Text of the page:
American White Pelicans! and other sightings

110201-white-pelicans_duckworth

photo by Jim Duckworth

 

Elkhorn Slough Reserve (NERR), Monterey, US-CA
Jun 7, 2013 9:00 AM – 11:00 AM
Protocol: Traveling
2.0 mile(s)
43 species

Mallard  3
California Quail  3
Double-crested Cormorant  19
American White Pelican  108     most ever at one time–feeding in the tidal creeks as tide went out-migration?
Brown Pelican  20
Great Blue Heron  1
Great Egret  6
Snowy Egret  3
Green Heron  1
Turkey Vulture  2
White-tailed Kite  2
Red-shouldered Hawk  1
Red-tailed Hawk  5
Western Gull  7
Mourning Dove  2
Barn Owl  2
Anna’s Hummingbird  2
Acorn Woodpecker  4
Pacific-slope Flycatcher  1
Black Phoebe  2
Western Scrub-Jay  5
American Crow  9
Tree Swallow  9
Barn Swallow  1
Cliff Swallow  11
Chestnut-backed Chickadee  2
Oak Titmouse  1
Bushtit  3
Wrentit  1
Western Bluebird  1
Swainson’s Thrush  2
American Robin  2
European Starling  13
Orange-crowned Warbler  1
Common Yellowthroat  4
Wilson’s Warbler  2
Spotted Towhee  2
California Towhee  6
Song Sparrow  7
Black-headed Grosbeak  1
Red-winged Blackbird  2
House Finch  17
House Sparrow  3

View this checklist online at http://ebird.org/ebird/view/checklist?subID=S14364954

3 Comments On “American White Pelicans! and other sightings”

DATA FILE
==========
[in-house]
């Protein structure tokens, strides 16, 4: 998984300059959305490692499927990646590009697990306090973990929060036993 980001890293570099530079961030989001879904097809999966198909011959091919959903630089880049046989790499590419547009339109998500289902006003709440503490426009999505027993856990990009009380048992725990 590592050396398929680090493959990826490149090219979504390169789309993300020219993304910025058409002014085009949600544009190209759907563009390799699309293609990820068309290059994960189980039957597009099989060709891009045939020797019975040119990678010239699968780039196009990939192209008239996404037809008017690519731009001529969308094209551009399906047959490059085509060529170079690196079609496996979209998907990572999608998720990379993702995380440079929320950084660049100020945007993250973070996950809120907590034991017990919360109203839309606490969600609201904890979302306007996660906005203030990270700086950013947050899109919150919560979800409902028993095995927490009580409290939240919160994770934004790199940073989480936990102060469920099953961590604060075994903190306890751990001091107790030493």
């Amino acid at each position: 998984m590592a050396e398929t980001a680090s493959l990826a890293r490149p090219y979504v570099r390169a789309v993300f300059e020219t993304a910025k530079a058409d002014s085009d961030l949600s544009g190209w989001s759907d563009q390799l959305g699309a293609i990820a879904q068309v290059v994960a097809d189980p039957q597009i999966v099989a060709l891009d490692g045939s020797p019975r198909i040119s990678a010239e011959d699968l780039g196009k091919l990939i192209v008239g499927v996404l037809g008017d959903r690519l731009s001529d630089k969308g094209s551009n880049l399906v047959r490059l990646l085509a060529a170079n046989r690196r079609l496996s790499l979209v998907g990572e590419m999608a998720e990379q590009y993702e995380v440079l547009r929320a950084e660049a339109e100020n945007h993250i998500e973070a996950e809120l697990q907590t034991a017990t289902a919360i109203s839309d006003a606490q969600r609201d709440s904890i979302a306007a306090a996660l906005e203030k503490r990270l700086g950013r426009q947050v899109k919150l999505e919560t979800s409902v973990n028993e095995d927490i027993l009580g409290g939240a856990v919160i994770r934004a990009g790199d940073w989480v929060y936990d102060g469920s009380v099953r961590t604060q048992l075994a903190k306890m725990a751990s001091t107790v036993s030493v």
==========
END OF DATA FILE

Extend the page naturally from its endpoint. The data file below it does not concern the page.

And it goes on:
1. I was kayaking with a friend yesterday on Elkhorn Slough. We saw white birds in flight doing amazing aerobatics. Some of the moves reminded me of skating routines where there is a line of skaters with one on the outside trying to catch up with the others.
    The precision and movements the birds made were stunning. I’ve never seen anything like it.
    I saw your count of June 7th where you counted 108 American White Pelicans. We didn’t see any in the area of the slough. I’m wondering if it could be the American White Pelicans we saw in flight.
    Any thoughts?

    • Hi Vicki,
      Do you think maybe you saw terns? We have several species of terns here at the slough. White pelicans are quite large, fly in formation and feed from in the water. Brown pelicans feed by diving into the water at great speed. Terns are much smaller and hover over the water and dive for fish as well. Perhaps a quick web search of these three birds would find your bird. Thanks for the sighting!

  2. I try to kayak every Friday at Elkhorn. Yesterday was special because of the calmness of the water, which gave good visibility below. I came across two large (4ft.) bat rays. One went under the kayak and the other I think I bumped into, creating a shadowy wake in front of me. A little alarming until I figured out what it was.

Comments are closed.